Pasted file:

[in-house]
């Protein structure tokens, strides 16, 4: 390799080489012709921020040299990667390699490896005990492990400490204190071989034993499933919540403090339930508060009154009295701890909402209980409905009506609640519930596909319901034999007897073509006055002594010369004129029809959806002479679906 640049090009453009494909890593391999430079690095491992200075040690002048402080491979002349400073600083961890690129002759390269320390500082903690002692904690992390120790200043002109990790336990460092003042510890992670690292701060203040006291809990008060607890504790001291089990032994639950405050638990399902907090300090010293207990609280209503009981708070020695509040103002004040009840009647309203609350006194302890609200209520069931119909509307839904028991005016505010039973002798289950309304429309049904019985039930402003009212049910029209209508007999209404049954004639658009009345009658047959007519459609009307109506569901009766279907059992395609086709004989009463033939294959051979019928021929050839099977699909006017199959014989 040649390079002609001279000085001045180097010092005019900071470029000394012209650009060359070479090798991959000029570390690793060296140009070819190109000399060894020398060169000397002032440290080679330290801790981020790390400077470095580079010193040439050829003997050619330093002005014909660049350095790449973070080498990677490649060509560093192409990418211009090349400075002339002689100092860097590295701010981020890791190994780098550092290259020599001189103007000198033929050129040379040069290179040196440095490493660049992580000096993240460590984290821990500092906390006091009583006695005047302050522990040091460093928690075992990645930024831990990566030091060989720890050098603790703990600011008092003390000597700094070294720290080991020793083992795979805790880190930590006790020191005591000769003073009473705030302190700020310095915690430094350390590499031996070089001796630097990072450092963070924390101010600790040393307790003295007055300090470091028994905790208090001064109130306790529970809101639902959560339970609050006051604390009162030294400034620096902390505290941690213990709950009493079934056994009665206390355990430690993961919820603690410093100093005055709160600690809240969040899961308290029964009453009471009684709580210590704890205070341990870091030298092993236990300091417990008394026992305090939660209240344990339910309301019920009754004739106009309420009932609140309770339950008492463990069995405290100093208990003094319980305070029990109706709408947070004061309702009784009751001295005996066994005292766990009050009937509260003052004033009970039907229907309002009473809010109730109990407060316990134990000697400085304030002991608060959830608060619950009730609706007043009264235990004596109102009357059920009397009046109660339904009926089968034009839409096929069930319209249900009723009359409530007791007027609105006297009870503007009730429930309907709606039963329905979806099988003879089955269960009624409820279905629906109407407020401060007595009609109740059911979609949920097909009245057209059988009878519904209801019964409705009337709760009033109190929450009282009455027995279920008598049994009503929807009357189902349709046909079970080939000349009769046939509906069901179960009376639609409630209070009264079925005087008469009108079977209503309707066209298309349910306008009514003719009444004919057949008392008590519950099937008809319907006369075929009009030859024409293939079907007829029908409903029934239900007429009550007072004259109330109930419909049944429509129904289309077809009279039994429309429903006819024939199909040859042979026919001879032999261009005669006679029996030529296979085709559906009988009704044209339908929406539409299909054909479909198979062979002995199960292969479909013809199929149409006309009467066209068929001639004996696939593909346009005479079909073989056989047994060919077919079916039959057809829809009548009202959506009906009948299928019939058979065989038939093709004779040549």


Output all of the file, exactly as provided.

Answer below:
[in-house]
């Protein structure tokens, strides 16, 4: 390799080489012709921020040299990667390699490896005990492990400490204190071989034993499933919540403090339930508060009154009295701890909402209980409905009506609640519930596909319901034999007897073509006055002594010369004129029809959806002479679906 640049090009453009494909890593391999430079690095491992200075040690002048402080491979002349400073600083961890690129002759390269320390500082903690002692904690992390120790200043002109990790336990460092003042510890992670690292701060203040006291809990008060607890504790001291089990032994639950405050638990399902907090300090010293207990609280209503009981708070020695509040103002004040009840009647309203609350006194302890609200209520069931119909509307839904028991005016505010039973002798289950309304429309049904019985039930402003009212049910029209209508007999209404049954004639658009009345009658047959007519459609009307109506569901009766279907059992395609086709004989009463033939294959051979019928021929050839099977699909006017199959014989 040649390079002609001279000085001045180097010092005019900071470029000394012209650009060359070479090798991959000029570390690793060296140009070819190109000399060894020398060169000397002032440290080679330290801790981020790390400077470095580079010193040439050829003997050619330093002005014909660049350095790449973070080498990677490649060509560093192409990418211009090349400075002339002689100092860097590295701010981020890791190994780098550092290259020599001189103007000198033929050129040379040069290179040196440095490493660049992580000096993240460590984290821990500092906390006091009583006695005047302050522990040091460093928690075992990645930024831990990566030091060989720890050098603790703990600011008092003390000597700094070294720290080991020793083992795979805790880190930590006790020191005591000769003073009473705030302190700020310095915690430094350390590499031996070089001796630097990072450092963070924390101010600790040393307790003295007055300090470091028994905790208090001064109130306790529970809101639902959560339970609050006051604390009162030294400034620096902390505290941690213990709950009493079934056994009665206390355990430690993961919820603690410093100093005055709160600690809240969040899961308290029964009453009471009684709580210590704890205070341990870091030298092993236990300091417990008394026992305090939660209240344990339910309301019920009754004739106009309420009932609140309770339950008492463990069995405290100093208990003094319980305070029990109706709408947070004061309702009784009751001295005996066994005292766990009050009937509260003052004033009970039907229907309002009473809010109730109990407060316990134990000697400085304030002991608060959830608060619950009730609706007043009264235990004596109102009357059920009397009046109660339904009926089968034009839409096929069930319209249900009723009359409530007791007027609105006297009870503007009730429930309907709606039963329905979806099988003879089955269960009624409820279905629906109407407020401060007595009609109740059911979609949920097909009245057209059988009878519904209801019964409705009337709760009033109190929450009282009455027995279920008598049994009503929807009357189902349709046909079970080939000349009769046939509906069901179960009376639609409630209070009264079925005087008469009108079977209503309707066209298309349910306008009514003719009444004919057949008392008590519950099937008809319907006369075929009009030859024409293939079907007829029908409903029934239900007429009550007072004259109330109930419909049944429509129904289309077809009279039994429309429903006819024939199909040859042979026919001879032999261009005669006679029996030529296979085709559906009988009704044209339908929406539409299909054909479909198979062979002995199960292969479909013809199929149409006309009467066209068929001639004996696939593909346009005479079909073989056989047994060919077919079916039959057809829809009548009202959506009906009948299928019939058979065989038939093709004779040549």